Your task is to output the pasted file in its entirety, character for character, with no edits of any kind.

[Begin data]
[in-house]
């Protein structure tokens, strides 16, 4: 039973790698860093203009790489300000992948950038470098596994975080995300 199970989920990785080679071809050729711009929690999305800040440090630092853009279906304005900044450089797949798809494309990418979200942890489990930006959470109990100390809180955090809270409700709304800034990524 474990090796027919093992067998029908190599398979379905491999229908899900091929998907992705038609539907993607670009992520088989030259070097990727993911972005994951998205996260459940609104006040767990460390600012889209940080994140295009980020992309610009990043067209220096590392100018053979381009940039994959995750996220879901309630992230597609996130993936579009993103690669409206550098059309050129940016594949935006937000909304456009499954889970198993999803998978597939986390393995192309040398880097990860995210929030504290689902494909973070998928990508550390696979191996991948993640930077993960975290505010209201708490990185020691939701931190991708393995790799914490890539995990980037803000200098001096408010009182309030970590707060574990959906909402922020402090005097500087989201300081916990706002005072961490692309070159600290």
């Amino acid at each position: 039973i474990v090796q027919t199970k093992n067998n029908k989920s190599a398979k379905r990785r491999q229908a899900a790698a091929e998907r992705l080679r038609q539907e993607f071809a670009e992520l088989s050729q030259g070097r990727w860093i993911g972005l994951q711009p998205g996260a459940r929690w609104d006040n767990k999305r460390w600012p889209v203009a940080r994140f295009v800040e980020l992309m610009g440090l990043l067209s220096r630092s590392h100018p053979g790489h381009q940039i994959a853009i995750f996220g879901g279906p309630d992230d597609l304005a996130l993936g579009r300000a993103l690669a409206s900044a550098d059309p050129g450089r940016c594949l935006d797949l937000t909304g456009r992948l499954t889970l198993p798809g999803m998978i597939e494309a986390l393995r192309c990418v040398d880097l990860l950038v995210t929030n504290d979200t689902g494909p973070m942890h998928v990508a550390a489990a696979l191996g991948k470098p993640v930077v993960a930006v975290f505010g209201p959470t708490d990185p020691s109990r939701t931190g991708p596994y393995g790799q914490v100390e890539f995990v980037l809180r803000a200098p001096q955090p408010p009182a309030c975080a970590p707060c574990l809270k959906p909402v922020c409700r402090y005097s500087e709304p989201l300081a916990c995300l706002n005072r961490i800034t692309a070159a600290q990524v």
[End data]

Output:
[in-house]
């Protein structure tokens, strides 16, 4: 039973790698860093203009790489300000992948950038470098596994975080995300 199970989920990785080679071809050729711009929690999305800040440090630092853009279906304005900044450089797949798809494309990418979200942890489990930006959470109990100390809180955090809270409700709304800034990524 474990090796027919093992067998029908190599398979379905491999229908899900091929998907992705038609539907993607670009992520088989030259070097990727993911972005994951998205996260459940609104006040767990460390600012889209940080994140295009980020992309610009990043067209220096590392100018053979381009940039994959995750996220879901309630992230597609996130993936579009993103690669409206550098059309050129940016594949935006937000909304456009499954889970198993999803998978597939986390393995192309040398880097990860995210929030504290689902494909973070998928990508550390696979191996991948993640930077993960975290505010209201708490990185020691939701931190991708393995790799914490890539995990980037803000200098001096408010009182309030970590707060574990959906909402922020402090005097500087989201300081916990706002005072961490692309070159600290």
């Amino acid at each position: 039973i474990v090796q027919t199970k093992n067998n029908k989920s190599a398979k379905r990785r491999q229908a899900a790698a091929e998907r992705l080679r038609q539907e993607f071809a670009e992520l088989s050729q030259g070097r990727w860093i993911g972005l994951q711009p998205g996260a459940r929690w609104d006040n767990k999305r460390w600012p889209v203009a940080r994140f295009v800040e980020l992309m610009g440090l990043l067209s220096r630092s590392h100018p053979g790489h381009q940039i994959a853009i995750f996220g879901g279906p309630d992230d597609l304005a996130l993936g579009r300000a993103l690669a409206s900044a550098d059309p050129g450089r940016c594949l935006d797949l937000t909304g456009r992948l499954t889970l198993p798809g999803m998978i597939e494309a986390l393995r192309c990418v040398d880097l990860l950038v995210t929030n504290d979200t689902g494909p973070m942890h998928v990508a550390a489990a696979l191996g991948k470098p993640v930077v993960a930006v975290f505010g209201p959470t708490d990185p020691s109990r939701t931190g991708p596994y393995g790799q914490v100390e890539f995990v980037l809180r803000a200098p001096q955090p408010p009182a309030c975080a970590p707060c574990l809270k959906p909402v922020c409700r402090y005097s500087e709304p989201l300081a916990c995300l706002n005072r961490i800034t692309a070159a600290q990524v």